The church was built in the first half of the fourteenth century or perhaps at the turn of the thirteenth and fourteenth centuries. At the beginning of the 15th century, the building was renovated and decorated with frescoes, preserved to this day. In the mid-seventeenth century it was modified, when the nave received a painted ceiling. In 1660, the building was taken over by Protestants who added wooden galleries to it. In the past century, before the west entrance to the tower, a porch was added. In the years 1997-1998, the entire church was renovated, which led to the discovery of yet unknown wall paintings in the nave. Until 2009, a comprehensive renovation took place, including the renovation of frescoes, a wooden ceiling and several architectural details.
The situated on a hill church was built as a single-nave structure with a square chancel on the eastern side, a western four-sided tower and a sacristy on the north side. The façades of the church were pierced with pointed, originally rather narrow windows. Of these, the eastern window of the presbytery was distinguished by its two-light tracery topped with a trefoil clover. The walls of the church were not reinforced with buttresses, despite the establishment of a vault in the presbytery, the small space of which with thick walls was considered stable enough to support the vault.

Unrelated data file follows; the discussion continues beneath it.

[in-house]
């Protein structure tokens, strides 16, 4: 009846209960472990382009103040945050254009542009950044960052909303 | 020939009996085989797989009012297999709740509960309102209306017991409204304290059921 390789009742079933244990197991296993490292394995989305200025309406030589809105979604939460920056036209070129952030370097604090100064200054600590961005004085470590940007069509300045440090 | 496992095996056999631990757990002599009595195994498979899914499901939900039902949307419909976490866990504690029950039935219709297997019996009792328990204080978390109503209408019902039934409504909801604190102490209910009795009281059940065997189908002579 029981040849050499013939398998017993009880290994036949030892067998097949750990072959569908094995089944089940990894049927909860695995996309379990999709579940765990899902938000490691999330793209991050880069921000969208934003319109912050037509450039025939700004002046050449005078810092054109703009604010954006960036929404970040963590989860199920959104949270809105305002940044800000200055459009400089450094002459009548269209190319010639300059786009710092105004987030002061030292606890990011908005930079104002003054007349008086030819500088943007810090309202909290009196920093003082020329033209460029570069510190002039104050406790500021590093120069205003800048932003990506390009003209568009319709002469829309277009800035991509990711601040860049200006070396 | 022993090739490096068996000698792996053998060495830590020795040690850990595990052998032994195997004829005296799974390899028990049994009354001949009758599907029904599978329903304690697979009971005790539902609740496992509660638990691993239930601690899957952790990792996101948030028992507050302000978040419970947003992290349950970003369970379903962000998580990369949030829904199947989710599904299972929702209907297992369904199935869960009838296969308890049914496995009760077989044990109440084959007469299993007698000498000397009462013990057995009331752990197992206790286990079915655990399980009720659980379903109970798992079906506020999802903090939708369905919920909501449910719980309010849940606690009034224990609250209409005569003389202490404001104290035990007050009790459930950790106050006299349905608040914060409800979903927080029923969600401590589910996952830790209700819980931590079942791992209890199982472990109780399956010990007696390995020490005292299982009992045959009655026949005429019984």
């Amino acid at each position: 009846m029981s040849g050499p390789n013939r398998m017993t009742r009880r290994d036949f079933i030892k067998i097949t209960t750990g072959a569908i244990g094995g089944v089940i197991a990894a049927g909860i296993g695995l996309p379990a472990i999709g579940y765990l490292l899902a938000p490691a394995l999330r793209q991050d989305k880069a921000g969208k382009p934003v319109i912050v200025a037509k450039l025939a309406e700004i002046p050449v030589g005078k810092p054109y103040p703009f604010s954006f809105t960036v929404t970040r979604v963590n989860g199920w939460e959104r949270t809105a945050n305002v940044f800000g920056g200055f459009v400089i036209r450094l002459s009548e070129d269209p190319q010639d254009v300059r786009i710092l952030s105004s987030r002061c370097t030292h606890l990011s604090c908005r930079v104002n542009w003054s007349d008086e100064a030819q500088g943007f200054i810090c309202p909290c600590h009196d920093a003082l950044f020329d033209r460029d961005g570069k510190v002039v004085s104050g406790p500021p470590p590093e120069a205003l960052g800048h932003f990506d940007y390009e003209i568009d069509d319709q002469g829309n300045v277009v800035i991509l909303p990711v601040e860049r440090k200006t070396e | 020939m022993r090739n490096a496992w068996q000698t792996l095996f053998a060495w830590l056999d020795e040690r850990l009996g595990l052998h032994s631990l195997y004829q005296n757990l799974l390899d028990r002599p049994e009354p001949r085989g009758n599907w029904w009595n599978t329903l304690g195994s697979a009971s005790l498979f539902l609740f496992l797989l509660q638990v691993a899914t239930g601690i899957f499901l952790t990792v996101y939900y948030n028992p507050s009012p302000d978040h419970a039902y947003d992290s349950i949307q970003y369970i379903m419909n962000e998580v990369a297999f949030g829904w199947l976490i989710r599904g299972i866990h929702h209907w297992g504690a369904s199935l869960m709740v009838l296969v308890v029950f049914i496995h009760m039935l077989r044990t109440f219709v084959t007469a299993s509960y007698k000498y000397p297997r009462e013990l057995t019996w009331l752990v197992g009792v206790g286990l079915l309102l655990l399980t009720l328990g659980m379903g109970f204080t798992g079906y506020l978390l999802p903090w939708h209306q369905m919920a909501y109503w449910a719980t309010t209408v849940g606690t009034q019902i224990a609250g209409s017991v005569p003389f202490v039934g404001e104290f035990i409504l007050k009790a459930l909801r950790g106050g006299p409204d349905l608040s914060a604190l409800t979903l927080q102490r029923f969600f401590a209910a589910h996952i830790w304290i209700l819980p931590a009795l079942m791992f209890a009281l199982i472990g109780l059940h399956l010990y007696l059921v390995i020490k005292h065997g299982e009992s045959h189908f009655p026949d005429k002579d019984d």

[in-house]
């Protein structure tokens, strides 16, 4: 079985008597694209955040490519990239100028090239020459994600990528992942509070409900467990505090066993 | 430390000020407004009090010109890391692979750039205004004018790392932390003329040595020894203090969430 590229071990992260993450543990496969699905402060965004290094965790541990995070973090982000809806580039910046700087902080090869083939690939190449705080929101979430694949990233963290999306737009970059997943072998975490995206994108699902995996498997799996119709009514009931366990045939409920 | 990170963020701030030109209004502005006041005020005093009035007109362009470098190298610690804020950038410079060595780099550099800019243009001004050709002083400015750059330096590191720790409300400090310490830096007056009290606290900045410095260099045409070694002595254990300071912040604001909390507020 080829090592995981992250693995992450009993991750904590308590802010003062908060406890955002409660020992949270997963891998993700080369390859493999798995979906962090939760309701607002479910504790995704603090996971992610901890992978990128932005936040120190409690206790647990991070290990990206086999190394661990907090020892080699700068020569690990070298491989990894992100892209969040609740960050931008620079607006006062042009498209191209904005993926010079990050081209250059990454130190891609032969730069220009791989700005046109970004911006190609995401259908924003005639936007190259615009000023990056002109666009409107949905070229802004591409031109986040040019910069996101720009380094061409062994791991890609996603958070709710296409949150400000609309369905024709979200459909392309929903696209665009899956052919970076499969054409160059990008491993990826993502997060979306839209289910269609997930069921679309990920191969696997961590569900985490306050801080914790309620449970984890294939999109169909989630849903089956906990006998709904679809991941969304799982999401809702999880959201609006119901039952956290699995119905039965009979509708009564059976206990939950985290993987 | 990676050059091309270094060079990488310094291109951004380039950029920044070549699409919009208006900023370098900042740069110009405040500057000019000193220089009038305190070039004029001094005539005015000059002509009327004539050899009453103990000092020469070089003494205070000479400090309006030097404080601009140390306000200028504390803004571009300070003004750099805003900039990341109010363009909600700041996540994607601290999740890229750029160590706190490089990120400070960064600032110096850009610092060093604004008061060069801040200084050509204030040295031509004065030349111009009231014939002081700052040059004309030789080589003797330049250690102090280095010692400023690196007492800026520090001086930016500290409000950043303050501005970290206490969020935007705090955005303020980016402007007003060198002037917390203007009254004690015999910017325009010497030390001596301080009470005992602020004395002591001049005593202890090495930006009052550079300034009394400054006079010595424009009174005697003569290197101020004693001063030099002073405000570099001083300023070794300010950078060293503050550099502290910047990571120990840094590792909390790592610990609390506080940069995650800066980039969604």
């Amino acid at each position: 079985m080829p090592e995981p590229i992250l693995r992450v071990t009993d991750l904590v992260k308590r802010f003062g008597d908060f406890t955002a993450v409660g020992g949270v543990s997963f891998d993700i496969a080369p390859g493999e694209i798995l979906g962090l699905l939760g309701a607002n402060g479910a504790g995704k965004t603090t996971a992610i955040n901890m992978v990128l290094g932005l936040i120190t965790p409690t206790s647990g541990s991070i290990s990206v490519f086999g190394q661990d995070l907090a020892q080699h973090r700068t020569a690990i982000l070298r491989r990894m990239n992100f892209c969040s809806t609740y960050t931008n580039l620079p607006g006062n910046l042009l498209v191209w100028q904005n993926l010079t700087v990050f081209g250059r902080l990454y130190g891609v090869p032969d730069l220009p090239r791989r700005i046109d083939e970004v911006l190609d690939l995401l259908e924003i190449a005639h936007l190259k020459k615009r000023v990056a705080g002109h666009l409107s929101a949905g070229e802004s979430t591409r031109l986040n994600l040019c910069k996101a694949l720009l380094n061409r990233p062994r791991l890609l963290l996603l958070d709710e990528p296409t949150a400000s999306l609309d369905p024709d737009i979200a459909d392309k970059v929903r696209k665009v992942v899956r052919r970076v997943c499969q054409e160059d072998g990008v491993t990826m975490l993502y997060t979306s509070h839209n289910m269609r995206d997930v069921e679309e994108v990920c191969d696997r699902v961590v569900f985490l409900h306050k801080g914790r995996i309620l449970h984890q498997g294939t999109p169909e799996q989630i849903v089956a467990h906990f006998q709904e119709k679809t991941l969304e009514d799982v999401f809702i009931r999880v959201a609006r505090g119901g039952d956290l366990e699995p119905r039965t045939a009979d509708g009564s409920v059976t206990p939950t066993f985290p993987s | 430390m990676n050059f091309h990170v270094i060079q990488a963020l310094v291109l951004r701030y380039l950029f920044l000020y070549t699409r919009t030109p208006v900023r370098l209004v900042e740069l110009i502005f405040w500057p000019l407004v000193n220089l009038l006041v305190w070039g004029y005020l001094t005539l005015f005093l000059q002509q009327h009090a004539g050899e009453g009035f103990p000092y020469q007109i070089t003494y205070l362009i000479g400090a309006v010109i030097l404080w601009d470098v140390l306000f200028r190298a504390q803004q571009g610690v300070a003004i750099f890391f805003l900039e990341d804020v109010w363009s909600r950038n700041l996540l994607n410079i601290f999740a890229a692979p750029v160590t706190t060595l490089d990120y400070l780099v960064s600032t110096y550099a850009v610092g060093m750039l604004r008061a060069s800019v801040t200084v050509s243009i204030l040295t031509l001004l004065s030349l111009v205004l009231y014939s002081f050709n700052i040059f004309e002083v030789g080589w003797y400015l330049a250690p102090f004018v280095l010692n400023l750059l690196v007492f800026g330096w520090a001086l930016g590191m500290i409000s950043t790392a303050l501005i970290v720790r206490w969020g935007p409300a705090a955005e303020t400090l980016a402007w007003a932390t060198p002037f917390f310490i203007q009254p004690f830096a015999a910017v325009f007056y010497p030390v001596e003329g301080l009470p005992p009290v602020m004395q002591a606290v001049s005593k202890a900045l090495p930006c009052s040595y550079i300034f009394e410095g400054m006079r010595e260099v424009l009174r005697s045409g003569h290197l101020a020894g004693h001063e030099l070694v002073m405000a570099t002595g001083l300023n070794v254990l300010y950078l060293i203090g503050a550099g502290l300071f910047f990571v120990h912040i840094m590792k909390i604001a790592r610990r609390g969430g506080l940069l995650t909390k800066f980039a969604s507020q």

Inside the presbytery, the nave was separated by a Gothic pointed chancel arcade, although the chancel itself was covered with a barrel vault, which was somewhat archaic at the time of its construction. The nave was covered with a flat wooden ceiling or an open roof truss.
The internal façades of the church were covered with wall polychromes, in the presbytery they also decorate the vault. These paintings were an example of an interesting interweaving of the older trend of Gemer region wall painting, inspired by the influences of Italian schools, with the newer Gothic style from Western Europe and with the first Renaissance influences.
The restored church, despite a few early modern additions (west porch, tower helmet, few transformed windows), is today a valuable example of a small Gothic building. Its most remarkable medieval monument are wall paintings from the 15th century, preserved mainly in the chancel and on the sides of the chancel arch, and to a lesser extent on the northern and southern walls of the nave, carefully restored in the last few years. The painted ceiling of the nave is a late Renaissance monument from 1658.
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